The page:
A Great Oil Strike.
One of the greatest oil strikes in forty years’ history of Pennsylvania oil fields was made at Gaines, Pa., Monday afternoon about 5 o’clock, when the drillers on the Blossburg company’s lease struck the vein. A volume of oil burst out and flowed for twelve hours at the rate of 100 barrels per hour. The property is owned by the McNeil estate, of Elmira, and a part has been leased out to various parties who have sunk wells, the greater number being on the extreme western part of the plot along the banks of the creek. The greater number of the wells are pumping from fifteen to thirty-five barrels per day.
The Blossburg company, composed of sixteen business men and mechanics of that place, secured a lease of 350 acres of land several hundred feet east of the location of the numerous wells, which were being pushed westward. The company put down a well on the extreme northeastern corner of their lease, but it proved to be a dry hole. A second well was drilled on the extreme north western corner of their lease, a few weeks ago, and a 500-barrel per day gusher was found. Flushed with their success a third well was drilled within 400 feet of the gusher, and the phenominal strike and flow of 100 barrels per hour was experienced.
Nineteenth Year, #936, Wednesday, June 6, 1900
Uncalled For Letters.
List of letters remaining in troy post-office June 6, 1900:
Cella, De Vittore, Signor
Hunnisotn, W. J.
Kinley, Adam & Son
Trupeller, Mrs. E. A.
The Welsbock Commercial Co.
White, Peter (2)
Woodruff, F. S.
Wright, C. A.
W. P. McCleery, P. M.
(Local News) John Innes of Canton, will plant 23 acres of tobacco this spring.
Nineteenth Year, #937, Wednesday, June 13, 1900
The Annual Commencement of the Troy High School was held last Thursday evening at the First Presbyterian Church, and the seating capacity was filled with a large number of the friends and patrons of our school, and those particularly associated with the members of the graduating class. The floral decorations were unusually attractive, and excited much comment on the taste and arrangement, and the class colors, heliotrope and lemon, where predominant in their brilliancy of color.
The members of the class are Misses Maude Kennedy, Beatrice Drake, Margaret Smith, Louise Bottcher, Bessie Dillin, Harriet Tobin, Emily Oliver, Olive Sayles, Jennie Boyce, Ada Gernert, Lena Preston and Laura Wheeler, and Messrs, Scott McKean, Charles Calkins, Archie Stacy, Howard McMahan, Arthur McMahan and Harry Newbery, who were seated on the platform, together with the Principal, Prof. E. L. Whatenecht, and the speaker of the evening. The program was interspersed with music by the Troy orchestra, consisting of Miss Emma VanNess, pianist; Anna Bottcher, violin; Edwin Loomis, mandolin; Henry Sherman, trombone, and George Mitchell, cornet.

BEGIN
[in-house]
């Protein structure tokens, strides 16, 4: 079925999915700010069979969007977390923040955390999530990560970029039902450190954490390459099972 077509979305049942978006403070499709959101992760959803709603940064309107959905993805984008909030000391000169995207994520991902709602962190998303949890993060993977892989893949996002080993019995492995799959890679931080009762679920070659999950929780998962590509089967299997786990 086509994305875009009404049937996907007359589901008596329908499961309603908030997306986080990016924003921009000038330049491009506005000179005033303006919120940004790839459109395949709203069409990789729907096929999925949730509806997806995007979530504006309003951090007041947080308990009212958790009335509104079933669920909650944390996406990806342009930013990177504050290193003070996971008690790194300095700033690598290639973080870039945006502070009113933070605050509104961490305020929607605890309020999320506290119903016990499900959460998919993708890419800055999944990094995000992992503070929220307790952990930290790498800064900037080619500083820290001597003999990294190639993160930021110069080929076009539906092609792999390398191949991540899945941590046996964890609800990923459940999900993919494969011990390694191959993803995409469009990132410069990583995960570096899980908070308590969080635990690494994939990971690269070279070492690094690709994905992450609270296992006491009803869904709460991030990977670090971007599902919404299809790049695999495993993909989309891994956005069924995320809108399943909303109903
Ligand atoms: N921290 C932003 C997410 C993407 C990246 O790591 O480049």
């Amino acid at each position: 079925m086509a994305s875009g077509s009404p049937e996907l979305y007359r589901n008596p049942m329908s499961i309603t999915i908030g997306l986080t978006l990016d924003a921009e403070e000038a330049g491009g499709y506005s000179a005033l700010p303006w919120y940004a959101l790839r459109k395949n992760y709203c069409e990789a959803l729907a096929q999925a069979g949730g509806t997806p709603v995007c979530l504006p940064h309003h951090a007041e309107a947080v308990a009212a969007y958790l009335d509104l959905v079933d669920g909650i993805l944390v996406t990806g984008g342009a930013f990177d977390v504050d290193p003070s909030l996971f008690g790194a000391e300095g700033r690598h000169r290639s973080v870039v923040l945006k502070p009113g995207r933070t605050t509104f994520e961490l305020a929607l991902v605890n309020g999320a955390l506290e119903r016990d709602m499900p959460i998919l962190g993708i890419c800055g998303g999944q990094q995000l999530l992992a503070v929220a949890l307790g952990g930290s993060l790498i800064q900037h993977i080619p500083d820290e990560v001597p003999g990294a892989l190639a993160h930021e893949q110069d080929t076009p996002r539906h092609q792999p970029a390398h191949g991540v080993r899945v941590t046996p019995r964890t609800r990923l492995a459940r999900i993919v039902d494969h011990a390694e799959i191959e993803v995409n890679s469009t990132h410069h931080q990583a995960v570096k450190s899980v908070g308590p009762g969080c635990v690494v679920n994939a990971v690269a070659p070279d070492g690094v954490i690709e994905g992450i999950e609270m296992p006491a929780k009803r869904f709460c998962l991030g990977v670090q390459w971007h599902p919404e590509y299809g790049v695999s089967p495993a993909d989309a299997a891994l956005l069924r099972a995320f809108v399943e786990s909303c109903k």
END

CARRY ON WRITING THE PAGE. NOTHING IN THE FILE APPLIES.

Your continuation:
Nineteenth Year, #940, Wednesday, July 1l, 1900
Anthrax at Canton.
There is another anthrax scare, this time in town. Tuesday afternoon a cow belonging to Thad Hickok was noticed to act strangely. It had been the practice to lead the cow out to graze along the highway in the afternoon, and when Mr. Hickok’s father-in-law, Mr. Holmes, took the animal out that day she refused to eat. He then offered her a pail of water, and she refused to drink. He turned the cow back in the pasture thinking the excessive heat was the cause of her indisposition. The cow went into one corner of the lot and lay down. Two hours later she went down to the wall near the bridge and showed signs of being in violent distress. Dr. Kingsland was sent for, but the animal died before he arrived.
Thinking that the death might have been caused by paris green or some other poison an examination was made, but no trace of poison was discovered. The spleen, however, was greatly enlarged, and black; and the stomach and intestines were black. From these and other symptoms, which indicated anthrax, Dr. Kingsland cut off an ear and sent it to the state authorities for examination.
He also ordered the cow to be burned on the spot, and quick-lime was thoroughly used, so that every safe-guard might be taken to prevent contamination. Dr. Kingsland, is quite positive that it was a case of genuine anthrax.
The board of health will, of course, give the matter prompt attention, and endeavor to trace the origin of the disease and take the necessary measures to prevent further outbreaks.—Canton Sentinel.
Watkins Glen was sold recently to Lyman Andrews, of New York, for $80,000. The sale includes the Glen Mountain House and the entire Glen property.
Nineteenth Year, #941, Wednesday, July 18, 1900
Salt Well at Carpenters.
The Canton Sentinel publishes the following geological story as was told by William Newell of Wisconsin:
"William Newell of Wisconsin, who visited his nephew, C. P. Newell, and other relatives in this neighborhood, is quite a mineralogist and the greater part of his life has been devoted to prospecting. He has recently been engaged in locating minerals in Alabama, and stopped in Canton on his way home. While here he related many interesting experiences. One which occurred 40 or more years ago when he was a young man, recalls the excitement that once prevailed here over the prospects for oil.
"His father, the late John Newell, was one of the first settlers near Carpenter, and at one time owned the land occupied by Perry McNett. As is well known to the residents of that vicinity there is a salt spring on or near Mr. McNett’s premises and this spring was the scene of Mr. Newell’s first prospecting. Believing that there was either a valuable deposit of salt underlying the soil, or that the salt water indicated oil, Mr. Newell, in spite of the opposition of his father, began to excavate near the spring. He had not dug very deep before he came to layers of rock, of such formation that he gave it close investigation. He discovered that the rock was not of the character of other rock in that vicinity, but was of long thin slabs, imbedded in clay and the joints carefully lapped.
"It was evidently the work of human hands, for further investigation showed that the stones were exactly like those on the other side of the creek. Mr. Newell dug down below this rock, which was only a few inches thick, and then engaged a driller from Williamsport to assist him. They went down about 40 feet and struck quite a quantity of salt water and then for some reason work was abandoned.